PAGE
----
What are the artifices that imbue these paradoxes with their enduring

irksome appeal? If the tricks are exposed, is there a way to update Zeno that

recaptures some of his puzzling magic? Is it possible to see Zeno’s work as

being more than a flawed philosophic wrecking ball designed to destroy the

arguments of those who would dismiss Parmenides’ claims? Do Zeno’s

thought experiments contribute to the early development of the real

number system?

Already in love with music, literature, and The Big Questions, William

Goldbloom Bloch was smitten equally by fractals, chaos, and the classics

while at Reed College. He studied mathematics at the University of California,

Berkeley. His mathematical research centers on Baire spaces and notions of

ed, and some few to be chewed and digested.


density and, more precisely, on different notions of the density of fractals in

spaces of continuous manifolds. His book The Unimaginable Mathematics of

Borges’ Library of Babel was a runner up for the 2008 PROSE award in mathematical

writing, and he is currently collaborating with a computer scientist,

a philosopher, and a proto-meme-ologist on The Persistence of Paradoxes and

the Limits of Language.


Community Seminars are special opportunities for community members to

read and discuss seminal works in the same unique manner as our students.

Seminars are discussion-based and small in size in order to ensure spirited

dialogue. There are topics to pique every interest, and for many participants

the discussion-based learning model is an entirely new experience.

Please call 505-984-6117 to register for any of the seminars described below.

Teachers with proof of full-time employment may enroll at a 50 percent

discount. Community Seminars are free to 11th and 12th grade high school

students (limited spaces available).

Rumi, Masnavi-ye Ma’navi

Tutor: Michael Wolfe

Dates/Times: Four consecutive Saturdays, September 8 through

September 29, 1:00 to 3:00 p.m.

Cost: $140

Seminar participants will read all of Book I of Rumi’s Masnavi-ye Ma’navi,

or “spiritual couplets,” which was begun in 1262 AD and is thought to be the

longest single-authored “mystical” poem ever written. Jalaluddin Rumi was

a poet and mystic of the highest attainment, but he was first and foremost a

spiritual teacher. Rumi draws on a vast range of sources, from fables to

stories from daily life and religious tradition, to compose a remarkable text,

which is a ladder to the spiritual world.

Fortunate Fall? Exploring John Milton’s Paradise Lost

Tutor: Gregory Schneider

Dates/Times: Six consecutive Wednesdays, October 10 through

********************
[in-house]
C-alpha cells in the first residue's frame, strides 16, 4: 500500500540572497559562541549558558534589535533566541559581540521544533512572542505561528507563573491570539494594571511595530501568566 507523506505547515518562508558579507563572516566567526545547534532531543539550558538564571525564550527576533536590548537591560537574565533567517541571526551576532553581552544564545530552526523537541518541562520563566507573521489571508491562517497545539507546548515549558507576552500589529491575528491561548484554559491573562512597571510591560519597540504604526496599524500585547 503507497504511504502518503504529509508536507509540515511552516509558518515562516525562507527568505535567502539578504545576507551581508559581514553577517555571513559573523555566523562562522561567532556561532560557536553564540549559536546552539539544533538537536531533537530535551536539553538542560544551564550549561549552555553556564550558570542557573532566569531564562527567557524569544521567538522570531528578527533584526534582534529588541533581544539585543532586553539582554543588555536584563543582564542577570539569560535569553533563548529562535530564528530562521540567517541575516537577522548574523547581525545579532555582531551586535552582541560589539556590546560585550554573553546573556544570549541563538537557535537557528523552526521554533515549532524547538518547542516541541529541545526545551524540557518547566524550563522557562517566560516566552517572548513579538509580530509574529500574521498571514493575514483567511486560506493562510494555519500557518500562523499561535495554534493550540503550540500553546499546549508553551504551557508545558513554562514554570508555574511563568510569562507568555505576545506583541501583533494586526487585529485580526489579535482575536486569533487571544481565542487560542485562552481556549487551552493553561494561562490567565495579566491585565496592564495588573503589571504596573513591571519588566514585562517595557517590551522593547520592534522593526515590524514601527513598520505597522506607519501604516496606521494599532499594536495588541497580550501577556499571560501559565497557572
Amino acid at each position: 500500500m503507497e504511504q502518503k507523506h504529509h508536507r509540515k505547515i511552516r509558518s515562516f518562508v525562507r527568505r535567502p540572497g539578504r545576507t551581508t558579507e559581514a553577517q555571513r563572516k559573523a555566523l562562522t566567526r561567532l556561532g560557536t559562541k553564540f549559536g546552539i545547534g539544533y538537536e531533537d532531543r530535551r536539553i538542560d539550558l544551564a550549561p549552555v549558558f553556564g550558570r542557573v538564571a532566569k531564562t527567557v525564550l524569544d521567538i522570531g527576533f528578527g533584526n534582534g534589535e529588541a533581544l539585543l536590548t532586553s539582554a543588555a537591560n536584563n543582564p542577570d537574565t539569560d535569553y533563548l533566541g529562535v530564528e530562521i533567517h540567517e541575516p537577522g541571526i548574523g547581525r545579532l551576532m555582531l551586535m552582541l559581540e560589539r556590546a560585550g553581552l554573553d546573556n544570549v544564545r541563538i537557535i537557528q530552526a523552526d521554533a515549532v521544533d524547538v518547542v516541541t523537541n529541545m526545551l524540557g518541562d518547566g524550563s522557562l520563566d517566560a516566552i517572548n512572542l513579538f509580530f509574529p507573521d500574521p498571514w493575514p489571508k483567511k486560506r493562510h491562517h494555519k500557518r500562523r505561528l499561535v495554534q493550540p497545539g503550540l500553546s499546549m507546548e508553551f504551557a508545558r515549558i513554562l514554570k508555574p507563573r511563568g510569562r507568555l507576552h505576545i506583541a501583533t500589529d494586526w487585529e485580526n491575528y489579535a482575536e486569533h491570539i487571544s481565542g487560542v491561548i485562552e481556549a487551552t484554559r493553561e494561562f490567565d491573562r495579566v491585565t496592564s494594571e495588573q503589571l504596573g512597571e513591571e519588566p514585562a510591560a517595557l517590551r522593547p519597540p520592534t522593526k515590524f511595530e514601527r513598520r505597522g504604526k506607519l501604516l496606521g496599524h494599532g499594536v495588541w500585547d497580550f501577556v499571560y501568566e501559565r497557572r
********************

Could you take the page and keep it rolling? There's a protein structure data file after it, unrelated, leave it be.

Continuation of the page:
November 14, 4:00 to 6:00 p.m.

Cost: $210

John Milton’s blank verse masterpiece, Paradise Lost, announces in its

opening that it will “justify the ways of God to men.” Springing from just a few

lines from the Book of Genesis, the poem puts forth a much expanded version

of the relationship between Adam and Eve and their cursed choice to eat from

the forbidden tree of the Garden. As it unfolds, Milton offers a portrayal that

attempts to justify the God who put humans in the place to make that choice.

Along the way, we meet a captivating Satan, hear of the story of the rebellious

angels, and see the unique ways that Adam and Eve each respond to their

predicament. Over six sessions, this seminar will explore this complicated

story, often considered the greatest epic poem in the English language.

“Citizenship should be placed above everything els

of citizenship where good citizenship and all that i

Rabbinic Stories

Tutor: Ken Wolfe

Dates/Times: Five consecutive Tuesdays, October 2 through 30, 6:00 to 8:00 p.m.

Cost: $175

Seminar participants will study a collection of rabbinic stories selected from

the Talmud. The rabbis told stories about law, piety, sin and suffering, the

relation of Jews to Gentiles, and important events in Jewish history, such as

the destruction of the 2nd Temple and the revolt of Bar Kokhba.

Plutarch’s Essays

Tutor: Topi Heikkerö

Dates/Times: Four consecutive Saturdays, October 20 through

November 10, 10:00 a.m. to 12 noon.

Cost: $140

Plutarch, best known for his biographies of important Greek and Roman

men, was a skillful essayist, too. Seminar participants will read a selection of

his essays, including “On Listening” and “How to Distinguish a Flatterer

from a Friend.”

If Rousseau were a Woman: Women Thinkers’ Points of View

Tutor: Michael Bybee

Dates/Times: Six Wednesdays, September 12 & 19 and October 3, 10, 17,

and 24, 7:00 to 9:00 p.m.

Cost: $210

Arguably, the great minds of Occidental philosophy were predominantly male,

almost universally unmarried, and without child-rearing responsibilities.

One might wonder whether the major doctrines in Western philosophy,

history, and literature seem plausible only to this class of individuals. What if

we were to look at these themes from the point of view of their female counterparts?

What insights into the human condition would we find? This seminar

will examine society through the thoughts and writings of some of the

foremost female minds of past and present, including Mary Wollstonecraft,

Jane Austen, and Alice Walker.

e, even learning. Is there in any college of the land a chair

t implies is taught?” — MARK TWAIN, Speech, 14 May 1908


Chopin: Waltzes and Polonaises

Schoenberg, Berg, Webern: Piano Works